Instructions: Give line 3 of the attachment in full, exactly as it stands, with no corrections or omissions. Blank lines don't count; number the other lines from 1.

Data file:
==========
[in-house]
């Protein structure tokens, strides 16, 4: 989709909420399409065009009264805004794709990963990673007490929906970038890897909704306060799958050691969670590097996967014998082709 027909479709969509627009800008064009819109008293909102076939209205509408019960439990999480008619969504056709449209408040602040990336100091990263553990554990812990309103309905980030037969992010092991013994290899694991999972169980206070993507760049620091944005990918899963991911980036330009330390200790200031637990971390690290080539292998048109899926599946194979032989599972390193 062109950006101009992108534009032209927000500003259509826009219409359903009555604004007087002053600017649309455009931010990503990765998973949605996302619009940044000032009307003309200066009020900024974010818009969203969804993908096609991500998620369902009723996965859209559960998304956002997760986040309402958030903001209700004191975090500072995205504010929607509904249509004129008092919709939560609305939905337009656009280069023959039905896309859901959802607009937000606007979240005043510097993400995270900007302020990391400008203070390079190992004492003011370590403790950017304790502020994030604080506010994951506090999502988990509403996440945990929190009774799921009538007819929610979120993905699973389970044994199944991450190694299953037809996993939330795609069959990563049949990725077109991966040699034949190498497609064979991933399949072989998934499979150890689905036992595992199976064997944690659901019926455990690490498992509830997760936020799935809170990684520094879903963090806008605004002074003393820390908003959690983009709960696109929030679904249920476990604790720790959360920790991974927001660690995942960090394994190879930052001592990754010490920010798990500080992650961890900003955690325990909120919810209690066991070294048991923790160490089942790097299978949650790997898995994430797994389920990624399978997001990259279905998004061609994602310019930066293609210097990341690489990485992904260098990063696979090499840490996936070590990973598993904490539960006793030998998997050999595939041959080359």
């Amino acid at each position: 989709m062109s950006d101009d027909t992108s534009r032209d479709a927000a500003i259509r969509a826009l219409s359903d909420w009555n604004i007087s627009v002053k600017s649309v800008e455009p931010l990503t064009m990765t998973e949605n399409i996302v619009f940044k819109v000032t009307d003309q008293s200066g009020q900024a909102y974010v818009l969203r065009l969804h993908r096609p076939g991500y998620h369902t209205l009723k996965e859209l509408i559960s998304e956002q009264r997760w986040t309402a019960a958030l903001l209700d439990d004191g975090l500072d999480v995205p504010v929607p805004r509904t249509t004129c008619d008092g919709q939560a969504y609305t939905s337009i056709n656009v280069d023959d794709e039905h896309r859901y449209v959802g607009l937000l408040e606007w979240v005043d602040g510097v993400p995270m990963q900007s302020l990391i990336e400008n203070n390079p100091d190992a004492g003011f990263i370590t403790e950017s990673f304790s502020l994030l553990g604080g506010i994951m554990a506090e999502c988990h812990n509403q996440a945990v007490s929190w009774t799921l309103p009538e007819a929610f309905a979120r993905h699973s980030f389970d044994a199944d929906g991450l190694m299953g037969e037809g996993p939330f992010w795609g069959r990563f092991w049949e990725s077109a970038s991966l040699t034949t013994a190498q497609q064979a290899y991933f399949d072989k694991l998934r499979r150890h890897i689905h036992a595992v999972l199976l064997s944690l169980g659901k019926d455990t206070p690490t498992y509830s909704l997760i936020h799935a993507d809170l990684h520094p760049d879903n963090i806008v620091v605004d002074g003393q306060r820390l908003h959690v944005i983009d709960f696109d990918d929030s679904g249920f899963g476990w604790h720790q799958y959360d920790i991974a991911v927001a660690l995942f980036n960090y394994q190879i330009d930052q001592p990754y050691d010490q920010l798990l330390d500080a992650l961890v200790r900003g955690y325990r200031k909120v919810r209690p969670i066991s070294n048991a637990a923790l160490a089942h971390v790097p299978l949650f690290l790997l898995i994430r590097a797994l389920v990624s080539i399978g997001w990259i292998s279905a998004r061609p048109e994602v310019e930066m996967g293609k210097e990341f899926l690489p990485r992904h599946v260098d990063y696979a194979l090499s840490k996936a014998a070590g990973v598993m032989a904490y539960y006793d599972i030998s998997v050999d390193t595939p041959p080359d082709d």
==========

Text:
């Amino acid at each position: 989709m062109s950006d101009d027909t992108s534009r032209d479709a927000a500003i259509r969509a826009l219409s359903d909420w009555n604004i007087s627009v002053k600017s649309v800008e455009p931010l990503t064009m990765t998973e949605n399409i996302v619009f940044k819109v000032t009307d003309q008293s200066g009020q900024a909102y974010v818009l969203r065009l969804h993908r096609p076939g991500y998620h369902t209205l009723k996965e859209l509408i559960s998304e956002q009264r997760w986040t309402a019960a958030l903001l209700d439990d004191g975090l500072d999480v995205p504010v929607p805004r509904t249509t004129c008619d008092g919709q939560a969504y609305t939905s337009i056709n656009v280069d023959d794709e039905h896309r859901y449209v959802g607009l937000l408040e606007w979240v005043d602040g510097v993400p995270m990963q900007s302020l990391i990336e400008n203070n390079p100091d190992a004492g003011f990263i370590t403790e950017s990673f304790s502020l994030l553990g604080g506010i994951m554990a506090e999502c988990h812990n509403q996440a945990v007490s929190w009774t799921l309103p009538e007819a929610f309905a979120r993905h699973s980030f389970d044994a199944d929906g991450l190694m299953g037969e037809g996993p939330f992010w795609g069959r990563f092991w049949e990725s077109a970038s991966l040699t034949t013994a190498q497609q064979a290899y991933f399949d072989k694991l998934r499979r150890h890897i689905h036992a595992v999972l199976l064997s944690l169980g659901k019926d455990t206070p690490t498992y509830s909704l997760i936020h799935a993507d809170l990684h520094p760049d879903n963090i806008v620091v605004d002074g003393q306060r820390l908003h959690v944005i983009d709960f696109d990918d929030s679904g249920f899963g476990w604790h720790q799958y959360d920790i991974a991911v927001a660690l995942f980036n960090y394994q190879i330009d930052q001592p990754y050691d010490q920010l798990l330390d500080a992650l961890v200790r900003g955690y325990r200031k909120v919810r209690p969670i066991s070294n048991a637990a923790l160490a089942h971390v790097p299978l949650f690290l790997l898995i994430r590097a797994l389920v990624s080539i399978g997001w990259i292998s279905a998004r061609p048109e994602v310019e930066m996967g293609k210097e990341f899926l690489p990485r992904h599946v260098d990063y696979a194979l090499s840490k996936a014998a070590g990973v598993m032989a904490y539960y006793d599972i030998s998997v050999d390193t595939p041959p080359d082709d």